At what point in the production did this occur?
We had just finished the edit and we were doing the sound. So I had to do the ADR with a face that looked like it was gonna need reconstruction. It was quite full on for some of the actors to do the ADR and have this guy whose face is…I had twelve fractures in my cheek bone and major cuts to the back of my head. I’d already known at that point that what I felt was interesting about the Pearce story is that he was a regular human being, the everyman who isn’t the leader or isn’t the monster we’ve made him out to be through myth.
Am I right in saying that generally speaking the critical reception to Van Diemen’s Land has been incredibly positive? I can’t’ remember reading a bad review.
It’s has been really glowing and I couldn’t be happier with the response. It’s more the comments I see from the general public that excite me. Towards the end of making the film I thought this is something the critics are going to like but what’s more important to me is that audiences are loving it. I wasn’t expecting to break box office records with this film. I thought and hoped Australians would be interested in our convict past because this is our first convict film since 1927 and I think there’s been a real gap in our cinema. It’s been the biggest Madman release in Tasmania ever. It got the best opening weekend and we’ve had a screen average so far of six and a half thousand in the opening week and that’s really solid, so I couldn’t be happier with the way the film’s been received. It’s really exciting as a filmmaker to make something and to give it over and let it go and see it received so well. You’re always going to have people who aren’t going to like it but that’s with everything. I am a bit sensitive to that sort of stuff, just because I want everyone to like it. As I said before you can’t make a film as uncompromising as Van Diemen’s Land and expect everyone to love it.
In terms of the production process probably the best impressive thing about Van Diemen’s Land is that you went from pre to post production in just 12 months!
Yeah. Well I wanted to capitalise on the excitement and the commitment of the talented people I had managed to secure for the short film.
But 12 months is insane.
Yeah, I know! And it was all private funding. It was mostly funded by friends and family of Oscar (Redding) and mine. So it’s a completely independent production from the backs of people who are really passionate about this story and wanted to do it justice. I look back at the shoot and think wow – I had 30 people freezing their asses off for six weeks purely for the love of it. It was just amazing.
Did you ever feel like the pace was too fast? Was it ever too stressful?
No, not at all. I guess it was stressful for me coming from never doing a feature before, from doing a short film of six days and then embarking on a six week marathon. That was terrifying for me but I had Ellery Ryan (D.O.P.) and he was imperative for the shoot because I knew that to have someone who’s already shot 15 features before by my side would be invaluable. Whenever I was unsure about something or if I ever had a tiny bit of stress on me I would look to him and say ‘look, this happens all the time, right?’ Because the morale was so good on set, it was hard to get stressed. It was a lot of fun.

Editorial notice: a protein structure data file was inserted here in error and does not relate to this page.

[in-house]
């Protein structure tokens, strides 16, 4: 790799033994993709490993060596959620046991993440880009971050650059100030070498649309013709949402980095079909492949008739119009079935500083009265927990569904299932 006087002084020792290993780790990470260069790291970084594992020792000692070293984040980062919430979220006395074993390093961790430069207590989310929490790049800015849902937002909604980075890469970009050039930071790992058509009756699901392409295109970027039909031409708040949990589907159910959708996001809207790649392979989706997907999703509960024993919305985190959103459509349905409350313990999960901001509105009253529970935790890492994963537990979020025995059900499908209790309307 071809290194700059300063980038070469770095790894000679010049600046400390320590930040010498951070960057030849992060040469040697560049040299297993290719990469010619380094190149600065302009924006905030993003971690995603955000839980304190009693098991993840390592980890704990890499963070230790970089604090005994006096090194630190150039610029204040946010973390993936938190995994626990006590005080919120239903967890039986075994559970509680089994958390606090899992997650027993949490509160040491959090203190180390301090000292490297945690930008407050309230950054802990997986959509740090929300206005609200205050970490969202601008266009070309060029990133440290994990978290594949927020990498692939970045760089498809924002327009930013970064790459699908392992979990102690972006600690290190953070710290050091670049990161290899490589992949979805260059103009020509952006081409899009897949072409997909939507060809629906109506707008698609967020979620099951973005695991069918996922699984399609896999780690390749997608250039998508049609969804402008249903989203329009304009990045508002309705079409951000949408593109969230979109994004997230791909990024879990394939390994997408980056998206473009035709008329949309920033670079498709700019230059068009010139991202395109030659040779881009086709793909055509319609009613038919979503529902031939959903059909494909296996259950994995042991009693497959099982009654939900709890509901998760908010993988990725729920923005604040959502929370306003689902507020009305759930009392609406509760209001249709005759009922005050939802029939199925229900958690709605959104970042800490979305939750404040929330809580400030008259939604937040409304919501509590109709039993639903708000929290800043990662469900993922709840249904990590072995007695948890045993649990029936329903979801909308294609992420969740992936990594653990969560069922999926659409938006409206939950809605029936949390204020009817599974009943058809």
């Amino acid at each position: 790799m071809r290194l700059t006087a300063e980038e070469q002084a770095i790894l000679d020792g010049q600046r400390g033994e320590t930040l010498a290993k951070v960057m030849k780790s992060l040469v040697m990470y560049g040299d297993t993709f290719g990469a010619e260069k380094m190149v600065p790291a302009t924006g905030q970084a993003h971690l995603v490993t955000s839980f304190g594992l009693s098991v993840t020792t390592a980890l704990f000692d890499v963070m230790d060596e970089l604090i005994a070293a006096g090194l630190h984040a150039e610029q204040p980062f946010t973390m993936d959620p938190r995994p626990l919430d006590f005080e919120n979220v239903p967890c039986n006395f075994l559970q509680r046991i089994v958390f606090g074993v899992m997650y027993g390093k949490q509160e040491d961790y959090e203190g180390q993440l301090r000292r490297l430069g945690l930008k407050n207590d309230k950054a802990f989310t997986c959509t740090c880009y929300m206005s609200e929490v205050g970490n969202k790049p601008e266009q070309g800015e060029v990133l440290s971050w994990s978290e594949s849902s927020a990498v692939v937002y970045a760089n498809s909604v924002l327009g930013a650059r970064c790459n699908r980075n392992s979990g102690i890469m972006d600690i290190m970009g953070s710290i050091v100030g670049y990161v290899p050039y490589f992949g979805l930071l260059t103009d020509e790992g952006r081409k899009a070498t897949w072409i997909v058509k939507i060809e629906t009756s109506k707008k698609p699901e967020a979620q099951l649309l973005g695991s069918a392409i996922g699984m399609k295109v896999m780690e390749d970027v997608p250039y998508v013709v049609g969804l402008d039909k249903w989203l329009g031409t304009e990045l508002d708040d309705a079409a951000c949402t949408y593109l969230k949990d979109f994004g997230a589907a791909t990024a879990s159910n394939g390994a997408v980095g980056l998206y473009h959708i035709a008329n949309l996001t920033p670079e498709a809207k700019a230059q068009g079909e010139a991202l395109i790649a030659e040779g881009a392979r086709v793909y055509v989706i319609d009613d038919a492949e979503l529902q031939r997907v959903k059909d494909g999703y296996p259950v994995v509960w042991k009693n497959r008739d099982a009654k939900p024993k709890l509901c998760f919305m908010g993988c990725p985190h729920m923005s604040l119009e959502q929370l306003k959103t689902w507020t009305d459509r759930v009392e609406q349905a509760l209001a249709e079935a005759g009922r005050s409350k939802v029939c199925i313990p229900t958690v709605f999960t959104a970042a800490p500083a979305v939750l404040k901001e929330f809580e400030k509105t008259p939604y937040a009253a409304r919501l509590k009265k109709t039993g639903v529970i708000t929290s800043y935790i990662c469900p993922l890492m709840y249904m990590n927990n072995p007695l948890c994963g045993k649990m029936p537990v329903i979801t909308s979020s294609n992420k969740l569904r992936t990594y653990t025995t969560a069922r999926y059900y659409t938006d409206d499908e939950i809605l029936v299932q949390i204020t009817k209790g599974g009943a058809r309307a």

As you’d know the Alexander Pearce story continues past where the film ends up to the point he was recaptured, confessed his crimes, escaped again and was eventually hanged. Were you ever interested in continuing the story to include his death?
Yeah we were interested and we did write it but for me, I wanted to parallel the story of Pearce’s confessions with Dante’s Inferno, the poem, which is Dante’s descent through the circle of hell until he meets the devil himself and then goes back up on his way to the sky. I like the idea that it was contained, because as soon as you show Pearce’s hanging it becomes a moral judgement and what I wanted to do was avoid moral judgement on Pearce. I wanted to get to a point where the audience is literally there with Pearce and Greenhill going ‘just kill him! Kill him! Eat him!’ When it gets down to those two you really just want it to end, you really want Pearce to kill and eat him. To show the hanging I think would put a moral judgement on it and then the story becomes about man’s moral code and justice and the legal system and all that sort of stuff, when actually I wanted it to be a story that explored man versus nature and man’s battle with his own nature.
The last killing that Pearce did, which was the brutal murder of Thomas Cox, was a fascinating one because it was the only murder he committed that wasn’t from necessity. He tore that kid apart and it is just horrifying to think what took place and what was going on in Pearce’s mind to be able to do that. Was it anger from not being believed and just wanting to tear someone apart and say ‘look, see this is what I’ve done, hang me, I’m not gonna live in this hell any longer?’ Or was it just that he had a taste of human flesh, or whatever it is that people think. But to even go that far with the story, the film would become an Alexander Pearce biopic which is not what I wanted to do. This is a story about man and nature and man’s battle with his own nature.
The film’s cinematography is nicely framed and you capture some terrific settings. Can you explain to me the logic behind washing out the colour scheme?
I wanted initially to alienate the Australian audience to this picture perfect Australian wilderness. To these convicts they would never have seen anything like this before in their lives. They came in from the rolling green hills of England, Ireland and Scotland which have been cultivated for centuries, but this is completely untamed rain forest, untouched by man. So it would have been terrifying for these men, hence why they keep calling it the inferno or hell – because it did contain the unknown. For them it was the lost world and they were terrified by it and so I wanted us to see it though their eyes…We wanted the wilderness to be bleak and terrifying and I think by tearing the colour out it does that and it also takes you into a different world immediately, like you are going back in time and seeing footage of Australia’s colonial past. And also with pulling the colour out like that, it does make these convicts like the ghosts of Australia’s past in a way, walking through our forests.